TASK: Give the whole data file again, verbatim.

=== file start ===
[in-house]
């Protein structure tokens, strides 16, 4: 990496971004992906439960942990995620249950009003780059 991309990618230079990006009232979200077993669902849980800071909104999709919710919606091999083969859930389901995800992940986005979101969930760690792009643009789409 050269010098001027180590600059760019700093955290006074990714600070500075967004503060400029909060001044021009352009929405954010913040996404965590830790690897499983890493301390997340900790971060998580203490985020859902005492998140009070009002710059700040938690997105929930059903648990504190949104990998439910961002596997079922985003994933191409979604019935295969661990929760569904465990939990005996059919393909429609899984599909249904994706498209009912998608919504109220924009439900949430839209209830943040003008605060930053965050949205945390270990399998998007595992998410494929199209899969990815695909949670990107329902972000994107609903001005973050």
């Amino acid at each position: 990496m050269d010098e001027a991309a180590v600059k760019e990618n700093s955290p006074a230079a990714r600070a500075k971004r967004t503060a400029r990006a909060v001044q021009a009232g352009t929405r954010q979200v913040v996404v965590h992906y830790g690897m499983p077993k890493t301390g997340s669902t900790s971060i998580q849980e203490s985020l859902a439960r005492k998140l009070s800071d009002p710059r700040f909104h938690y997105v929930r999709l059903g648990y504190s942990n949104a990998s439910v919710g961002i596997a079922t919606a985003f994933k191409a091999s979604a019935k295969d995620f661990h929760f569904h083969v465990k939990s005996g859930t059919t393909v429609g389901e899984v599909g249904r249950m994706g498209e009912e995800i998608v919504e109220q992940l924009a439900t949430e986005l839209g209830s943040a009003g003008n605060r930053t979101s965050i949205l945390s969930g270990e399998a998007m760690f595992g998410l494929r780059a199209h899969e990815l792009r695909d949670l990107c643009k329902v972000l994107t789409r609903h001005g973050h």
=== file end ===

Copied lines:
[in-house]
């Protein structure tokens, strides 16, 4: 990496971004992906439960942990995620249950009003780059 991309990618230079990006009232979200077993669902849980800071909104999709919710919606091999083969859930389901995800992940986005979101969930760690792009643009789409 050269010098001027180590600059760019700093955290006074990714600070500075967004503060400029909060001044021009352009929405954010913040996404965590830790690897499983890493301390997340900790971060998580203490985020859902005492998140009070009002710059700040938690997105929930059903648990504190949104990998439910961002596997079922985003994933191409979604019935295969661990929760569904465990939990005996059919393909429609899984599909249904994706498209009912998608919504109220924009439900949430839209209830943040003008605060930053965050949205945390270990399998998007595992998410494929199209899969990815695909949670990107329902972000994107609903001005973050």
């Amino acid at each position: 990496m050269d010098e001027a991309a180590v600059k760019e990618n700093s955290p006074a230079a990714r600070a500075k971004r967004t503060a400029r990006a909060v001044q021009a009232g352009t929405r954010q979200v913040v996404v965590h992906y830790g690897m499983p077993k890493t301390g997340s669902t900790s971060i998580q849980e203490s985020l859902a439960r005492k998140l009070s800071d009002p710059r700040f909104h938690y997105v929930r999709l059903g648990y504190s942990n949104a990998s439910v919710g961002i596997a079922t919606a985003f994933k191409a091999s979604a019935k295969d995620f661990h929760f569904h083969v465990k939990s005996g859930t059919t393909v429609g389901e899984v599909g249904r249950m994706g498209e009912e995800i998608v919504e109220q992940l924009a439900t949430e986005l839209g209830s943040a009003g003008n605060r930053t979101s965050i949205l945390s969930g270990e399998a998007m760690f595992g998410l494929r780059a199209h899969e990815l792009r695909d949670l990107c643009k329902v972000l994107t789409r609903h001005g973050h």